Created with the help of the East Contra Costa Historical Society and State Park Interpreter Sharon Pederson, the Trust’s “Life on Rancho Los Meganos” is aimed at providing local fourth-graders the kind of hands-on, experiential learning they now get by making a 150-mile round-trip journey to Sutter’s Fort in Sacramento.
The program offers three activity stations centered on 1) the work of vaqueros –making rope, throwing lariats, stamping leather; 2) period medicine — a card-like game “diagnosing” illnesses from a list of symptoms, and viewing plants used in 19th Century medicine; and 3) how trade worked in the mid-19th Century — learning how goods got to the rancho from the Far East, and carrying cow hides that were traded for them.
The day wrapped up with a song and dance like those vaqueros used in post-rodeo celebrations.
“The kids loved it, and so did the volunteers who helped out,” said Trust Executive Director Rick Lemyre. “Several kids complained that they didn’t want to leave.”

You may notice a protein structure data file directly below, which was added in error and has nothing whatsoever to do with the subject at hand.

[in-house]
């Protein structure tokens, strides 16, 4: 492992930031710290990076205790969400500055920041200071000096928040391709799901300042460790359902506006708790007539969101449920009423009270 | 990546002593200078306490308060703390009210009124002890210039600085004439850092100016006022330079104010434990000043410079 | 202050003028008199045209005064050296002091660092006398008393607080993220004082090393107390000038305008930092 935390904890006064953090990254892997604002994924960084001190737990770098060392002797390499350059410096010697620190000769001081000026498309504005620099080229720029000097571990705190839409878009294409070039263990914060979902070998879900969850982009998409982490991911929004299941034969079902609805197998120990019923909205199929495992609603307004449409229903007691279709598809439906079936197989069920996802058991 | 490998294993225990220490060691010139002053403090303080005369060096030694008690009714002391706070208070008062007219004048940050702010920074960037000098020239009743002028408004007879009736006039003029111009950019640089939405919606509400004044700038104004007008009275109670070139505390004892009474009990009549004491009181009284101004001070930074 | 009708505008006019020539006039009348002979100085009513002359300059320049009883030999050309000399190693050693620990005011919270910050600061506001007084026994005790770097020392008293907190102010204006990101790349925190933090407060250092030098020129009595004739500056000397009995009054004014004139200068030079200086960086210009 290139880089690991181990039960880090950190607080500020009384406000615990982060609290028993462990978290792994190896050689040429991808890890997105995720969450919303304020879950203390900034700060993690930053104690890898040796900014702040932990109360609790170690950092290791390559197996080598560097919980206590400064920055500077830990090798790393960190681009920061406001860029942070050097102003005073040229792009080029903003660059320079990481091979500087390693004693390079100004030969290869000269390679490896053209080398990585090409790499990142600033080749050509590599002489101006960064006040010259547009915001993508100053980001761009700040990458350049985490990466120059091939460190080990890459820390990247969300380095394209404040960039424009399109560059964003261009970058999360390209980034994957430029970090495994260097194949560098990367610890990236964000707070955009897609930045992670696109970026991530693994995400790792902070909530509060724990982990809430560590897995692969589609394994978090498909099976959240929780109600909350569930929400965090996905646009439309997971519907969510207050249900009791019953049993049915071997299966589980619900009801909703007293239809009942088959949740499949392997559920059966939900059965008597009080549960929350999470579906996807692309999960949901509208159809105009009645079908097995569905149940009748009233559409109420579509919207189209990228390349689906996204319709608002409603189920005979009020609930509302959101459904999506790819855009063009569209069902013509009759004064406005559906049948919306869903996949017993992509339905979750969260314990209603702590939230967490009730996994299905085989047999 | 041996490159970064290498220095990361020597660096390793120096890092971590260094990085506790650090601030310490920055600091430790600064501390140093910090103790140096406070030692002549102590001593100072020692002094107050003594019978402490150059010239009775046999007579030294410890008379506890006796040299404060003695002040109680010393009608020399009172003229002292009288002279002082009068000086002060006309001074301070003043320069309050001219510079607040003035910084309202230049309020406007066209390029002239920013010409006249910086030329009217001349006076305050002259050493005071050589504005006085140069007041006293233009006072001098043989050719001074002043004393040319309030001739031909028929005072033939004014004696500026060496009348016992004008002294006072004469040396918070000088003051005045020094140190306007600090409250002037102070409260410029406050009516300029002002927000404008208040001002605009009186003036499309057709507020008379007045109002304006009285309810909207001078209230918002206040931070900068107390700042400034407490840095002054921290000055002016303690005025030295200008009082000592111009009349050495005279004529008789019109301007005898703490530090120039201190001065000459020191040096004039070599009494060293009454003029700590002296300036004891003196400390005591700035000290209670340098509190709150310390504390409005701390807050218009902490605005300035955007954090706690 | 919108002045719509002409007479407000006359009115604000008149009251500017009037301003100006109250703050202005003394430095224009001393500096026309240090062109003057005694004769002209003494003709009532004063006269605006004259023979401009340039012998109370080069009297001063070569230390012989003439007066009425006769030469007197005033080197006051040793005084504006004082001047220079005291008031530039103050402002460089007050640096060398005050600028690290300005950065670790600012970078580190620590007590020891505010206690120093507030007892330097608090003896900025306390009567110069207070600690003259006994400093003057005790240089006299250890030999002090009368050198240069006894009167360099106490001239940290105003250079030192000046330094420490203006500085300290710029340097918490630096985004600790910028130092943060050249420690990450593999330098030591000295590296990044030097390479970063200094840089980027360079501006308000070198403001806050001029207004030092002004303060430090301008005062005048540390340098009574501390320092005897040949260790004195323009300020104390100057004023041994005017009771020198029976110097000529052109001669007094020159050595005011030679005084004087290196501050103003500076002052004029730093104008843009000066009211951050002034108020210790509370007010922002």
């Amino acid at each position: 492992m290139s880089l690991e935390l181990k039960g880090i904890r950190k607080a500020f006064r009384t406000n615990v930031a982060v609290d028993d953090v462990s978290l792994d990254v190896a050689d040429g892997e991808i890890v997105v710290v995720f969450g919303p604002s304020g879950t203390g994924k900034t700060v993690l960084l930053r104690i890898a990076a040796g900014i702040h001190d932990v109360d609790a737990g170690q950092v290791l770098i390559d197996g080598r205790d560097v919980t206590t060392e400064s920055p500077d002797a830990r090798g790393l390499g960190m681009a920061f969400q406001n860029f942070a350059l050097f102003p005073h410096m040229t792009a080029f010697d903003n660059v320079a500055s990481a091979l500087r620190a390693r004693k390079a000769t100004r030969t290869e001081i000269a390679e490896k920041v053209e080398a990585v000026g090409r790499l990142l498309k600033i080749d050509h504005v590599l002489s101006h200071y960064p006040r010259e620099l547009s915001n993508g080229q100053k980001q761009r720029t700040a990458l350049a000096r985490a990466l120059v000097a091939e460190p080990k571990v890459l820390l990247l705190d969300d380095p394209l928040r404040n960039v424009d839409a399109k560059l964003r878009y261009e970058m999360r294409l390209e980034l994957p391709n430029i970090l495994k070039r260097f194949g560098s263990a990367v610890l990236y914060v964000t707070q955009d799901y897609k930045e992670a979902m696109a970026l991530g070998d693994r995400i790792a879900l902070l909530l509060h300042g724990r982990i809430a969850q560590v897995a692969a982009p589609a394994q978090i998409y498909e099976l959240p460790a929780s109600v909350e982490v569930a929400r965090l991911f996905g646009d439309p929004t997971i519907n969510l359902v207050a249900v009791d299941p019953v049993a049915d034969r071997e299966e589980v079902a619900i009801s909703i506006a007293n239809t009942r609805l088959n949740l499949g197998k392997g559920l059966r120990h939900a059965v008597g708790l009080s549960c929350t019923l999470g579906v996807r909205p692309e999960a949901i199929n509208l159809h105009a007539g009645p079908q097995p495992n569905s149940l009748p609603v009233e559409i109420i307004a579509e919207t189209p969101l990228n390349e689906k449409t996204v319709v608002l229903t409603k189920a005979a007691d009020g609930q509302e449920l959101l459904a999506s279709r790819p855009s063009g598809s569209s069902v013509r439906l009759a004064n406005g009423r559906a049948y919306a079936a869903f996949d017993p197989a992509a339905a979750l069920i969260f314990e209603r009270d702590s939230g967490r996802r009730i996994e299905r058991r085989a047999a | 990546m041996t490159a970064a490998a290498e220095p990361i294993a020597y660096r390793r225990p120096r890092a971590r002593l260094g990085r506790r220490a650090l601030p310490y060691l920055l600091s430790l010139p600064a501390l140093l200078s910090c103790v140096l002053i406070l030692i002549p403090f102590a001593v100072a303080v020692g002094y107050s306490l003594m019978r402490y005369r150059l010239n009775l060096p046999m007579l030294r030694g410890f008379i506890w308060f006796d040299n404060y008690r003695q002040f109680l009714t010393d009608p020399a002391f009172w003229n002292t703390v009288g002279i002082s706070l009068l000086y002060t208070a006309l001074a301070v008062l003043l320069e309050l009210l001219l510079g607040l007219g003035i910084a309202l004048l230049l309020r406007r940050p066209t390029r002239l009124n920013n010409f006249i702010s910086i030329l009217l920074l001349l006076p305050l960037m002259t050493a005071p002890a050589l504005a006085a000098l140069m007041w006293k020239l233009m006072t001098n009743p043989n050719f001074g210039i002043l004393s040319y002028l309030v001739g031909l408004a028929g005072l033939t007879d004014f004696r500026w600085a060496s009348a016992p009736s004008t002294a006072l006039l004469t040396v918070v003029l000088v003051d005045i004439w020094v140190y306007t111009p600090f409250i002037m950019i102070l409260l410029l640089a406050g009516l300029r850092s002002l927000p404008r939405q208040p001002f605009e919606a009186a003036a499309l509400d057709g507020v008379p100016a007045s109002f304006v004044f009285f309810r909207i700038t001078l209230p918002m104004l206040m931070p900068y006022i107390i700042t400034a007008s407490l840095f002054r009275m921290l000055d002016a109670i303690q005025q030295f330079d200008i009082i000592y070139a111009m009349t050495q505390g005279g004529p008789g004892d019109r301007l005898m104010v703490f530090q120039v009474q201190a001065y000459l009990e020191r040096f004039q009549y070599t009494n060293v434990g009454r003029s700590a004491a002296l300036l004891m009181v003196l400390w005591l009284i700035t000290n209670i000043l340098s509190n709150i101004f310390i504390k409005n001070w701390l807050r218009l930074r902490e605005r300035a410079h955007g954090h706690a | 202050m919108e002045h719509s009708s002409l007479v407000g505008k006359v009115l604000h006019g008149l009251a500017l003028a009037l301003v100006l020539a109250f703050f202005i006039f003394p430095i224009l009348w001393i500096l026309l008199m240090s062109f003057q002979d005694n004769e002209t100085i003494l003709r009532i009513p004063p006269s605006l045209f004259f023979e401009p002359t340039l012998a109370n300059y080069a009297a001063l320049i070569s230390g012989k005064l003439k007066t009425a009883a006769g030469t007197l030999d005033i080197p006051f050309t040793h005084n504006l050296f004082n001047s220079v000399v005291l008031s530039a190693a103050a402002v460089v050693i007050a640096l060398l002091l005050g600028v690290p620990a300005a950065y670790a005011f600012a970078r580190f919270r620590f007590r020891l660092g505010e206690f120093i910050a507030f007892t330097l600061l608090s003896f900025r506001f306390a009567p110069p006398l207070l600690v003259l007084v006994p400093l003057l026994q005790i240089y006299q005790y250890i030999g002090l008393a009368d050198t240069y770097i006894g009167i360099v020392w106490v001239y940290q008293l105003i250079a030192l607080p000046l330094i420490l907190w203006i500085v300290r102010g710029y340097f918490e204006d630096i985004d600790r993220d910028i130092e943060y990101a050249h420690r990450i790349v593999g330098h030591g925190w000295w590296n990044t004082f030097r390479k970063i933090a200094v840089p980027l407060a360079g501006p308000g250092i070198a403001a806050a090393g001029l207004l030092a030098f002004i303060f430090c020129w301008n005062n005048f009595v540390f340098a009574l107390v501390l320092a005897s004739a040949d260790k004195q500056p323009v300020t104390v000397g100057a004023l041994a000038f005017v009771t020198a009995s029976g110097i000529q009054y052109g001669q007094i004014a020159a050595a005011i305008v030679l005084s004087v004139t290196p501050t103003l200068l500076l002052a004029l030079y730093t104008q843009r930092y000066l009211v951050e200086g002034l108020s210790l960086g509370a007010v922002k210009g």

The Trust is a Cooperating Association for the MCSHP, which is not yet open to the public. By providing some activities at the park, including the field trips, hikes, and community events, the Trust is hoping to raise support for opening the 3,700-acre facility.
“Once people see the potential out here, they’re all in favor of getting regular access to it,”said Lemyre.
The Trust is currently raising funds to build an Interpretive Center in the park so that programming is easier to host. It’s also hoping to provide regular open hours for drop-in park visits.
“This is exactly the kind of thing we’ll be able to do much more easily and often once we’ve completed our Interpretive Center,” Lemyre said. “If you like the idea, please consider making a donation.”
Donations can be made via the PayPal button on this page.

Students try to "diagnose" an illness at Ginny Karlberg's station on 19th Century medicine.

Students try to “diagnose” an illness at Ginny Karlberg’s station on 19th Century medicine.

Kids proved to be good with a rope at Elaine Harmon's lariat-throwing activity.

Kids proved to be good with a rope at Elaine Harmon’s lariat-throwing activity.

Kids got a chance to make a take-home bracelet after Charlene Margesson showed youngsters how rope was made.

Kids got a chance to make a take-home bracelet after Charlene Margesson showed youngsters how rope was made.

Barry Margesson explained how leather tooling was done, and the kids took home leather tags they had marked with their initials.

Barry Margesson explained how leather tooling was done, and the kids took home leather tags they had marked with their initials.